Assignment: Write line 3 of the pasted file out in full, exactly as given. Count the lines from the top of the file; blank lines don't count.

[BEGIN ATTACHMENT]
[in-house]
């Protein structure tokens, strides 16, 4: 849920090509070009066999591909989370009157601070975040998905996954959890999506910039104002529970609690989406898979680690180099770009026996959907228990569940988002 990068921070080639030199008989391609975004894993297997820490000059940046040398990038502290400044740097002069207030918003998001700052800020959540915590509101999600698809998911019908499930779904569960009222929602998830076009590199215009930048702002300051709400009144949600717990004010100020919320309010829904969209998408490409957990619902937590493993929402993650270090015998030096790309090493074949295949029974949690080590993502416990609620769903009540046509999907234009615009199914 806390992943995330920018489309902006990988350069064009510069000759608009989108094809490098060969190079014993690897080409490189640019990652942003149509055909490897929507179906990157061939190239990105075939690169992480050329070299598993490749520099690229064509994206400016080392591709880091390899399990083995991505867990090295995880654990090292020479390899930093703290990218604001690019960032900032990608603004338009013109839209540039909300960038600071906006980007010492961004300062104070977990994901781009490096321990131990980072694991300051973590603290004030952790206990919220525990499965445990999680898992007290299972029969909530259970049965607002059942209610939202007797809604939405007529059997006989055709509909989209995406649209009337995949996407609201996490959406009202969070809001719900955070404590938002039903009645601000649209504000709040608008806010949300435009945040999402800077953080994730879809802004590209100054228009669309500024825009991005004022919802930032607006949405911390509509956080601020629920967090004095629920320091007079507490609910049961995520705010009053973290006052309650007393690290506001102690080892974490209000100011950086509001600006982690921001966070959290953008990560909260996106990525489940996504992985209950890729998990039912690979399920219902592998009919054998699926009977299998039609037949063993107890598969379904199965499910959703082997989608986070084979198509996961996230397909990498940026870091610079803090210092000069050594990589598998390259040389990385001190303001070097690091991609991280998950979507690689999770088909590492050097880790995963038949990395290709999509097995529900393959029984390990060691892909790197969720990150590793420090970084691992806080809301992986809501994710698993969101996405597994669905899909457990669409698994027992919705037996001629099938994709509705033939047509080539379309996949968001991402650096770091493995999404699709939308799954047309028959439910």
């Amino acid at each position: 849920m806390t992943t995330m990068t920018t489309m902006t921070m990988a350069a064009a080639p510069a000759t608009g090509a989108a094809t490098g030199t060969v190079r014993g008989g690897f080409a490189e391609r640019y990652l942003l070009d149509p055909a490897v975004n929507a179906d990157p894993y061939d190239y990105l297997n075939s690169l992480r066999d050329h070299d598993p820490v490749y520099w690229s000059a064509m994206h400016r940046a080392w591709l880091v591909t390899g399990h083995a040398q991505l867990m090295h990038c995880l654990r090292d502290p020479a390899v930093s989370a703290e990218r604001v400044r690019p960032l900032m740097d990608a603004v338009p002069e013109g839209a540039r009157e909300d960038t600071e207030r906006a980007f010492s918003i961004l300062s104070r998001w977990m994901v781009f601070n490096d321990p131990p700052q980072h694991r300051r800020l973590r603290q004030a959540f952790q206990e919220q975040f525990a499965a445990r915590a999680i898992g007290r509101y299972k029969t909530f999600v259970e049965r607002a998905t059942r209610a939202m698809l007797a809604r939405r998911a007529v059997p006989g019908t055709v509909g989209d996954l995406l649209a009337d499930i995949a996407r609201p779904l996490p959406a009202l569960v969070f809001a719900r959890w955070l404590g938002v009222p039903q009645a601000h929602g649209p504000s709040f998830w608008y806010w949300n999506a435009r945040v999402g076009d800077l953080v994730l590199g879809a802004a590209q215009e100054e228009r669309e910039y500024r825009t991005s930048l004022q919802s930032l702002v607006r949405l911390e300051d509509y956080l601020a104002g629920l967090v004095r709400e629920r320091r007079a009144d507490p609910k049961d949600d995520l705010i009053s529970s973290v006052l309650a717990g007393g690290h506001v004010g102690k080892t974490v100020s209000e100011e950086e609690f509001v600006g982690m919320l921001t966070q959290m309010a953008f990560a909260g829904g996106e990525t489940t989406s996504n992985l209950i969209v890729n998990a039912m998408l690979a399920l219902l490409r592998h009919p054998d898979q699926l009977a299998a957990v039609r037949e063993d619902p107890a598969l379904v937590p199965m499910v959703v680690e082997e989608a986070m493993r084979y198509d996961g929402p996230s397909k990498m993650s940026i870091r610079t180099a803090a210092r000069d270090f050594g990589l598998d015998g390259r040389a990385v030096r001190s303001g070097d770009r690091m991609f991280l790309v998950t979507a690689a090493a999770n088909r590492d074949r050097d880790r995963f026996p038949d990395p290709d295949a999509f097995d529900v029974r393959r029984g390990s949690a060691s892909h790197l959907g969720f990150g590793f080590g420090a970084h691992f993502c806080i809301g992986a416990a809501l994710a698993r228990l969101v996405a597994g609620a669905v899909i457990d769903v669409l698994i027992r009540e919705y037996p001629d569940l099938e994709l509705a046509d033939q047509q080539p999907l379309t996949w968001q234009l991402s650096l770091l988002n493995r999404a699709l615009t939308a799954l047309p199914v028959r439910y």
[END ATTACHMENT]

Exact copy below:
């Amino acid at each position: 849920m806390t992943t995330m990068t920018t489309m902006t921070m990988a350069a064009a080639p510069a000759t608009g090509a989108a094809t490098g030199t060969v190079r014993g008989g690897f080409a490189e391609r640019y990652l942003l070009d149509p055909a490897v975004n929507a179906d990157p894993y061939d190239y990105l297997n075939s690169l992480r066999d050329h070299d598993p820490v490749y520099w690229s000059a064509m994206h400016r940046a080392w591709l880091v591909t390899g399990h083995a040398q991505l867990m090295h990038c995880l654990r090292d502290p020479a390899v930093s989370a703290e990218r604001v400044r690019p960032l900032m740097d990608a603004v338009p002069e013109g839209a540039r009157e909300d960038t600071e207030r906006a980007f010492s918003i961004l300062s104070r998001w977990m994901v781009f601070n490096d321990p131990p700052q980072h694991r300051r800020l973590r603290q004030a959540f952790q206990e919220q975040f525990a499965a445990r915590a999680i898992g007290r509101y299972k029969t909530f999600v259970e049965r607002a998905t059942r209610a939202m698809l007797a809604r939405r998911a007529v059997p006989g019908t055709v509909g989209d996954l995406l649209a009337d499930i995949a996407r609201p779904l996490p959406a009202l569960v969070f809001a719900r959890w955070l404590g938002v009222p039903q009645a601000h929602g649209p504000s709040f998830w608008y806010w949300n999506a435009r945040v999402g076009d800077l953080v994730l590199g879809a802004a590209q215009e100054e228009r669309e910039y500024r825009t991005s930048l004022q919802s930032l702002v607006r949405l911390e300051d509509y956080l601020a104002g629920l967090v004095r709400e629920r320091r007079a009144d507490p609910k049961d949600d995520l705010i009053s529970s973290v006052l309650a717990g007393g690290h506001v004010g102690k080892t974490v100020s209000e100011e950086e609690f509001v600006g982690m919320l921001t966070q959290m309010a953008f990560a909260g829904g996106e990525t489940t989406s996504n992985l209950i969209v890729n998990a039912m998408l690979a399920l219902l490409r592998h009919p054998d898979q699926l009977a299998a957990v039609r037949e063993d619902p107890a598969l379904v937590p199965m499910v959703v680690e082997e989608a986070m493993r084979y198509d996961g929402p996230s397909k990498m993650s940026i870091r610079t180099a803090a210092r000069d270090f050594g990589l598998d015998g390259r040389a990385v030096r001190s303001g070097d770009r690091m991609f991280l790309v998950t979507a690689a090493a999770n088909r590492d074949r050097d880790r995963f026996p038949d990395p290709d295949a999509f097995d529900v029974r393959r029984g390990s949690a060691s892909h790197l959907g969720f990150g590793f080590g420090a970084h691992f993502c806080i809301g992986a416990a809501l994710a698993r228990l969101v996405a597994g609620a669905v899909i457990d769903v669409l698994i027992r009540e919705y037996p001629d569940l099938e994709l509705a046509d033939q047509q080539p999907l379309t996949w968001q234009l991402s650096l770091l988002n493995r999404a699709l615009t939308a799954l047309p199914v028959r439910y």